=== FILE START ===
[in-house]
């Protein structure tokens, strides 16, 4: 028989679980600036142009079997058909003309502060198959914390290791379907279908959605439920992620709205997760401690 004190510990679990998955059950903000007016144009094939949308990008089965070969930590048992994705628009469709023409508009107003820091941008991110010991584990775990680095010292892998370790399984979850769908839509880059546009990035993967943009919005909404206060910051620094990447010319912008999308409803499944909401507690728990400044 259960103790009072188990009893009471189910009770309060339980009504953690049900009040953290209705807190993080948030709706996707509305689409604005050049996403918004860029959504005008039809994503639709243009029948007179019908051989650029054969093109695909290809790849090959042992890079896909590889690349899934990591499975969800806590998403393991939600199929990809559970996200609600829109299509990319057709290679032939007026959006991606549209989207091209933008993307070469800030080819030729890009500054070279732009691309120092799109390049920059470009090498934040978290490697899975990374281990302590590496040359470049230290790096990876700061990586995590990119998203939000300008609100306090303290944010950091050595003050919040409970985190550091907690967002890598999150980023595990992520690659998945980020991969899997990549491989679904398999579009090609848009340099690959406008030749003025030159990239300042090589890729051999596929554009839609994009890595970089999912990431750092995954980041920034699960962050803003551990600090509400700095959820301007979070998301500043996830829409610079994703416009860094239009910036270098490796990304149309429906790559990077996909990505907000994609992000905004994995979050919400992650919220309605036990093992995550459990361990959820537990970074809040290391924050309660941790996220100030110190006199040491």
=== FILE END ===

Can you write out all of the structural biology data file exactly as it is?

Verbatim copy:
[in-house]
């Protein structure tokens, strides 16, 4: 028989679980600036142009079997058909003309502060198959914390290791379907279908959605439920992620709205997760401690 004190510990679990998955059950903000007016144009094939949308990008089965070969930590048992994705628009469709023409508009107003820091941008991110010991584990775990680095010292892998370790399984979850769908839509880059546009990035993967943009919005909404206060910051620094990447010319912008999308409803499944909401507690728990400044 259960103790009072188990009893009471189910009770309060339980009504953690049900009040953290209705807190993080948030709706996707509305689409604005050049996403918004860029959504005008039809994503639709243009029948007179019908051989650029054969093109695909290809790849090959042992890079896909590889690349899934990591499975969800806590998403393991939600199929990809559970996200609600829109299509990319057709290679032939007026959006991606549209989207091209933008993307070469800030080819030729890009500054070279732009691309120092799109390049920059470009090498934040978290490697899975990374281990302590590496040359470049230290790096990876700061990586995590990119998203939000300008609100306090303290944010950091050595003050919040409970985190550091907690967002890598999150980023595990992520690659998945980020991969899997990549491989679904398999579009090609848009340099690959406008030749003025030159990239300042090589890729051999596929554009839609994009890595970089999912990431750092995954980041920034699960962050803003551990600090509400700095959820301007979070998301500043996830829409610079994703416009860094239009910036270098490796990304149309429906790559990077996909990505907000994609992000905004994995979050919400992650919220309605036990093992995550459990361990959820537990970074809040290391924050309660941790996220100030110190006199040491």